Will China become largest economy? …playing with and understanding PPP

There was recent news on how China will takeover US as the largest economy in 2014. Well this will be in PPP terms.

Kaushik Basu, World Bank’s chief econ has this interesting piece on the issue.

A fascinating feature of purchasing power parity (PPP) is more people hold an opinion on it than know what it means. This was in ample display last week, when the Global Office of the International Comparison Program (ICP), hosted by the World Bank, announced the latest PPP data for the world, pertaining to 2011. 

Putting aside complexities, PPPs may be viewed as an estimate what one US dollar can buy in different countries. In case a dollar in Ghana can buy three times what it can buy in the United States, then a person who earns 1,000 dollars each month in Ghana is said to earn 3,000 in terms of ‘PPP-adjusted dollars’. The calculation of PPPs is a massive exercise, involving the collection of detailed price statistics from around the world, followed by complex computations to work out the relativities.  Not surprisingly, the release of this data was widely anticipated and gave rise to newspaper headlines and front page stories around the world.

PPPs come laced with fun facts. It was discovered that compared to the last time PPPs were computed, in 2005, the economic geography of the world has changed considerably. The US is still the largest economy in the world but China is pretty much on its heels. In 2005, India was the fifth largest economy in the world, behind US, China, Japan and Germany. By 2011, it was the third largest having crossed Japan and Germany. Indonesia, which was a little over one third the size of Italy in 2005 PPP terms, was completely on par with it by 2011.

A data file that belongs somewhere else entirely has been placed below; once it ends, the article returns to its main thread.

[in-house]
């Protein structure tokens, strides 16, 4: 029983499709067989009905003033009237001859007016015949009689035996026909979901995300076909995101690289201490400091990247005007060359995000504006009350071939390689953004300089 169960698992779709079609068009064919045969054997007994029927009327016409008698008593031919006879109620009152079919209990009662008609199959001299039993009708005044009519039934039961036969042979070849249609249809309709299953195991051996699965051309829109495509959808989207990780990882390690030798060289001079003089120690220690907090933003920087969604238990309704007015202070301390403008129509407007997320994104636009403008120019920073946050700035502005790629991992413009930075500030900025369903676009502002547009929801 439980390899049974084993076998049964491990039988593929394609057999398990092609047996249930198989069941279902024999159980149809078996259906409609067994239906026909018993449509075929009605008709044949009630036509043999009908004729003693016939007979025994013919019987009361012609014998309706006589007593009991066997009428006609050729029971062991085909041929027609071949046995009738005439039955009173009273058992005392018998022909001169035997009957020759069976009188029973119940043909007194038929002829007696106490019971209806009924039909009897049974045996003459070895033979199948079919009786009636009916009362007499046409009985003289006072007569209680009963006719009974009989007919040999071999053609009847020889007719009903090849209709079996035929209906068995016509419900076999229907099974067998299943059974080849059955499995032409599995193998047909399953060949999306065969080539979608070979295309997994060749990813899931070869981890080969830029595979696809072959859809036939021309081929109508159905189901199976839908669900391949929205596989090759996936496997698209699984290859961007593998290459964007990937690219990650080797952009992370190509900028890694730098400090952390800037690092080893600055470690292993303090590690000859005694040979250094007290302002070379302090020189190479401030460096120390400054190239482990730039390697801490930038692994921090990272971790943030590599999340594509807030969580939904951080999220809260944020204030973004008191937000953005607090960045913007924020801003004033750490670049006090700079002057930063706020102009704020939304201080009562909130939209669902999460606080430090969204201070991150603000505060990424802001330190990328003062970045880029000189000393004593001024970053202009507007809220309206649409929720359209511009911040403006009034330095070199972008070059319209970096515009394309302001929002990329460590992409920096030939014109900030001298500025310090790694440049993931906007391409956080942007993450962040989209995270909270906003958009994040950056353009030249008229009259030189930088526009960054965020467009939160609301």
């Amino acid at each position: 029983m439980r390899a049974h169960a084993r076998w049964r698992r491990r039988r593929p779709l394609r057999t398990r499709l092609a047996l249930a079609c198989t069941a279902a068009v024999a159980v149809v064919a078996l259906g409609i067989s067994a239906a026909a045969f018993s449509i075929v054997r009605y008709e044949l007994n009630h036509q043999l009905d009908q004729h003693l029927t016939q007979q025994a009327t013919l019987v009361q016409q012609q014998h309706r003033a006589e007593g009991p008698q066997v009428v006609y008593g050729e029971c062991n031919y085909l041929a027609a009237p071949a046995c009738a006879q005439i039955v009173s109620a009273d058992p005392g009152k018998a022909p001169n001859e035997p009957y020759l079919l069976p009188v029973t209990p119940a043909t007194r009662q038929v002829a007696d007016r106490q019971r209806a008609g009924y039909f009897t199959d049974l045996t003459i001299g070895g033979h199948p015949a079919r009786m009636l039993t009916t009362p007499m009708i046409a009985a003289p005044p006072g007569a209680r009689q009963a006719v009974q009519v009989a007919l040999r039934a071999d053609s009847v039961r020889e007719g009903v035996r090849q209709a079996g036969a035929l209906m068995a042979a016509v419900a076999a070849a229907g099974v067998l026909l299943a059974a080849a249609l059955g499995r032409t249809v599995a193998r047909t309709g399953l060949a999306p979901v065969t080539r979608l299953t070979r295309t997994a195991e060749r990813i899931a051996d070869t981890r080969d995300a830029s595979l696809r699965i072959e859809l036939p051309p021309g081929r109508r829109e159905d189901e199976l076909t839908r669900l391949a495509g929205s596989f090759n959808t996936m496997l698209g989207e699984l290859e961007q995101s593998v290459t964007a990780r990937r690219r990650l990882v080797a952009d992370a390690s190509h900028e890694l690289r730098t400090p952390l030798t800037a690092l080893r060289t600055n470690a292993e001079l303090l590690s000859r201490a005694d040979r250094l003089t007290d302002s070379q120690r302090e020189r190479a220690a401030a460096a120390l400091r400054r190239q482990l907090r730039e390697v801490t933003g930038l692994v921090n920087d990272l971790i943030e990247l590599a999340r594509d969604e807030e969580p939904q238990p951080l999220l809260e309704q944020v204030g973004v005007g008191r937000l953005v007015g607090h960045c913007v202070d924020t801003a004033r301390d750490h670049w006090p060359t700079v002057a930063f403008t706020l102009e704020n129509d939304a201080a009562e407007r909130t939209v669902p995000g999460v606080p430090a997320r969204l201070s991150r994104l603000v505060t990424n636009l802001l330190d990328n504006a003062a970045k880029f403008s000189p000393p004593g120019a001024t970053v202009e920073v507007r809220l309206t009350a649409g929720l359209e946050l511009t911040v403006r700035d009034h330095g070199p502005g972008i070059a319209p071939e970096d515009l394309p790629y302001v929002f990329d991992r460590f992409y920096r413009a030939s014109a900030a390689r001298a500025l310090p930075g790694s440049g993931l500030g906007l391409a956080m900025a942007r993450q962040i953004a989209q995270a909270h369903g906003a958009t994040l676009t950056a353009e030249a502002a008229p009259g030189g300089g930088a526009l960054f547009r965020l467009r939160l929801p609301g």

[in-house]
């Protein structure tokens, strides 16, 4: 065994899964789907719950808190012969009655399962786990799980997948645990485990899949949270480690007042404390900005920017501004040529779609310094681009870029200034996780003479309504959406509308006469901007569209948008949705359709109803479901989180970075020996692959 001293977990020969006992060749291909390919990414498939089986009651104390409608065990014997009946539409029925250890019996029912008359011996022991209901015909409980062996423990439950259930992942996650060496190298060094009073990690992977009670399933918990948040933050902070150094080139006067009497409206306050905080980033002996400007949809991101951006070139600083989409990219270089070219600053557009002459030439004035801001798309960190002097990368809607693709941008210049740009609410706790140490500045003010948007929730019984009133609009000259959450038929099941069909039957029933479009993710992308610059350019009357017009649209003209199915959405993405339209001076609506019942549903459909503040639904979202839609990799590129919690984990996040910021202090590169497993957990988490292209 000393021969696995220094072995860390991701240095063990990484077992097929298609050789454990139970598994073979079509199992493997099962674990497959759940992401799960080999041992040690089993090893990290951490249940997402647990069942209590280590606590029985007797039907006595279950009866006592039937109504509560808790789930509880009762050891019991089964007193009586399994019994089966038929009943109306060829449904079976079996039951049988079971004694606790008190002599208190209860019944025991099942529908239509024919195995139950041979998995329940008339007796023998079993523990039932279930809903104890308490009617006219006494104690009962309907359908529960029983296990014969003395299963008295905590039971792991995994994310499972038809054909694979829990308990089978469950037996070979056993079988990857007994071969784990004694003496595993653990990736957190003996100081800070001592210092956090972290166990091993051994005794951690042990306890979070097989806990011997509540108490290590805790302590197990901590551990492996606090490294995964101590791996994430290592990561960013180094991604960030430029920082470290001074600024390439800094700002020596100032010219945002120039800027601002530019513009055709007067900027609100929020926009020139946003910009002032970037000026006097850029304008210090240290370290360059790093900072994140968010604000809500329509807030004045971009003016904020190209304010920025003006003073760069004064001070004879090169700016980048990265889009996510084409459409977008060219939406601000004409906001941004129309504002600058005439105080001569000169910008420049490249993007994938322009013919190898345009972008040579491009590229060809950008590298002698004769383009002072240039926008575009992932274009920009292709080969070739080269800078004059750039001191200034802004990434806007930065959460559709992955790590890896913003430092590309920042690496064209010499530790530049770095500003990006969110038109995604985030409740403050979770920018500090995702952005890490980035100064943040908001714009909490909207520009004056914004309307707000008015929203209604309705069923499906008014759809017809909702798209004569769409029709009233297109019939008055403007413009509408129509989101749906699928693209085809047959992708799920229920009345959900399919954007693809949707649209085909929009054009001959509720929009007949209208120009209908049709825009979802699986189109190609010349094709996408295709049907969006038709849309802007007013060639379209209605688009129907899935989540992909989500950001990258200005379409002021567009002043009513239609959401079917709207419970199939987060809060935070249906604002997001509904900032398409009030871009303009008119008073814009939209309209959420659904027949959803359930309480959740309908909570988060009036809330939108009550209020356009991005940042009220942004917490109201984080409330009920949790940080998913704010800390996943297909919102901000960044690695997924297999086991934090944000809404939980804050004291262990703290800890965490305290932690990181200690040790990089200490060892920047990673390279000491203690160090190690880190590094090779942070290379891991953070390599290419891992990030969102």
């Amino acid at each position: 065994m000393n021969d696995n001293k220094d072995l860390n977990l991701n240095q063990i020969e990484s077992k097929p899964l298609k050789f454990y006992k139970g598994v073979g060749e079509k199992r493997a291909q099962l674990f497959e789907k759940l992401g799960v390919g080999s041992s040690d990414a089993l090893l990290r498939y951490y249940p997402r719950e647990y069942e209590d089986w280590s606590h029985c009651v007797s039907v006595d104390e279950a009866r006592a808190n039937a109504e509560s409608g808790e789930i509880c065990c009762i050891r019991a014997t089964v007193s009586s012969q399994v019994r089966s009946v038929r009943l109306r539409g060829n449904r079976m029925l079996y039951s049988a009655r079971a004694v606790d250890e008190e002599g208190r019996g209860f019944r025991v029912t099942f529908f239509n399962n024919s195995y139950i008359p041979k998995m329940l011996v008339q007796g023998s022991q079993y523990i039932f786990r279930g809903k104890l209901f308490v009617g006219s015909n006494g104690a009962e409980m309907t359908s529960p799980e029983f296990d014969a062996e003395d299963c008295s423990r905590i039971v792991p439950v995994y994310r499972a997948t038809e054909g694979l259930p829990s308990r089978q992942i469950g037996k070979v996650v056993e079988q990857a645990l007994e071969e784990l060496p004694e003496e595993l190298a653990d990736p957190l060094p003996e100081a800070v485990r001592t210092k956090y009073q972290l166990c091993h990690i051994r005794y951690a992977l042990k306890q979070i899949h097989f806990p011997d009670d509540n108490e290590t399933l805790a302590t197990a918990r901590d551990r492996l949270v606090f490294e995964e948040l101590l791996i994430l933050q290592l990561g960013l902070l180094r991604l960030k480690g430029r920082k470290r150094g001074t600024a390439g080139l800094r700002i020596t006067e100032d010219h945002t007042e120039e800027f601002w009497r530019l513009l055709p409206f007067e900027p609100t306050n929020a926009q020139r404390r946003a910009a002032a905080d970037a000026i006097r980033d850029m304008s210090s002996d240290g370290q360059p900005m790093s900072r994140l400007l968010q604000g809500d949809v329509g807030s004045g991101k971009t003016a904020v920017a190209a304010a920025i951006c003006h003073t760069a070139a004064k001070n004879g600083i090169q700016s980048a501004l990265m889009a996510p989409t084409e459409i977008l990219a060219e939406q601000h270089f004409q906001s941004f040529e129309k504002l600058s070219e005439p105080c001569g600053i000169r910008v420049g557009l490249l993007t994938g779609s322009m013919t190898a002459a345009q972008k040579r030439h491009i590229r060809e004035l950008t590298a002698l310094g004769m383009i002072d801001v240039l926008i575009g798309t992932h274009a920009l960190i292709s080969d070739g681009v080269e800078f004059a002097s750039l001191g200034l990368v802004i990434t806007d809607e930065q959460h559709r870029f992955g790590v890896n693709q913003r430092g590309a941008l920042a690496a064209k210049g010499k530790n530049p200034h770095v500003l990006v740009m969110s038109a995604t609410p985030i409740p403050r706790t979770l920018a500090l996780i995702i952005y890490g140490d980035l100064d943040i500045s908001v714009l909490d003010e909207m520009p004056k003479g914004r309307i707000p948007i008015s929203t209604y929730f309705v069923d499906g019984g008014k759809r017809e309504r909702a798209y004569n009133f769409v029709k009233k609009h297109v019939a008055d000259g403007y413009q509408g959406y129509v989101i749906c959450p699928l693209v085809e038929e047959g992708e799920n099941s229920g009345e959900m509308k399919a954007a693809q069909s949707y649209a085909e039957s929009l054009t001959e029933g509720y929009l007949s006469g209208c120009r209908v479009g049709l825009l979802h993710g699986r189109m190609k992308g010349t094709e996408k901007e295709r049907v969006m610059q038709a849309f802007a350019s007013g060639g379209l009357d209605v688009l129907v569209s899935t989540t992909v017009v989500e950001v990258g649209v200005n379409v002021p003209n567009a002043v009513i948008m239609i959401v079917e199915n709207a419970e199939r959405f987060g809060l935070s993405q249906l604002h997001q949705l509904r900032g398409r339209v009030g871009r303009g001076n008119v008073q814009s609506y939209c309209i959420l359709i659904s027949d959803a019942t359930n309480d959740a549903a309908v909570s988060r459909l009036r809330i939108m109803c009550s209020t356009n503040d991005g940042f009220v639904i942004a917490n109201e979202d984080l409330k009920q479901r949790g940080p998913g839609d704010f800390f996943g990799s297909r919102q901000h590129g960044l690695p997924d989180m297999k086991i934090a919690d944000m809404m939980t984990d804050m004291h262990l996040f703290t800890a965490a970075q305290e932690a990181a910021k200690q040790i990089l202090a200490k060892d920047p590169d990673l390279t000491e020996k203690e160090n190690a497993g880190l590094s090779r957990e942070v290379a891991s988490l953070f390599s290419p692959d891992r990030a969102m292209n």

In his typical humor, he predicts (with caution) the exact date when China will takeover US:

But what grabbed the headlines last week were estimates based on back-of-the-envelope calculations that extrapolated from the 2011 data, something popular news outlets were quick to do. Thus The Economist, the Financial Times and many others announced how this year the Chinese economy is expected to surpass the United States’ economy, in terms of PPP-adjusted GDP. Fun with PPPs can be taken a step further by asking when exactly this will happen. According to the World Bank’s most recent published forecasts, US and China will grow in 2014 by, respectively, 2.8% and 7.7%. Using these to compute the daily growth rates and adjusting the GDPs with the recent PPP numbers, it can be shown that China’s economy will overtake the American economy on November 2nd this year. I have not yet been able to determine the time of day. And for those with an interest in astrological diversions, I may point out that November 2nd happens to be the birthday of the Chinese emperor Huizong (1082) and the 11th US President, James Knox Polk (1795).

While the above calculation is done carefully and is mathematically valid, it is important to understand that computing PPPs entails several assumptions and so we need to exercise utmost care in interpreting the numbers and the forecasts. 

lol 🙂

He then gets into the limitations of these calculations and why being largest does not mean you are the richest/poverty-free etc..

Nice stuff..

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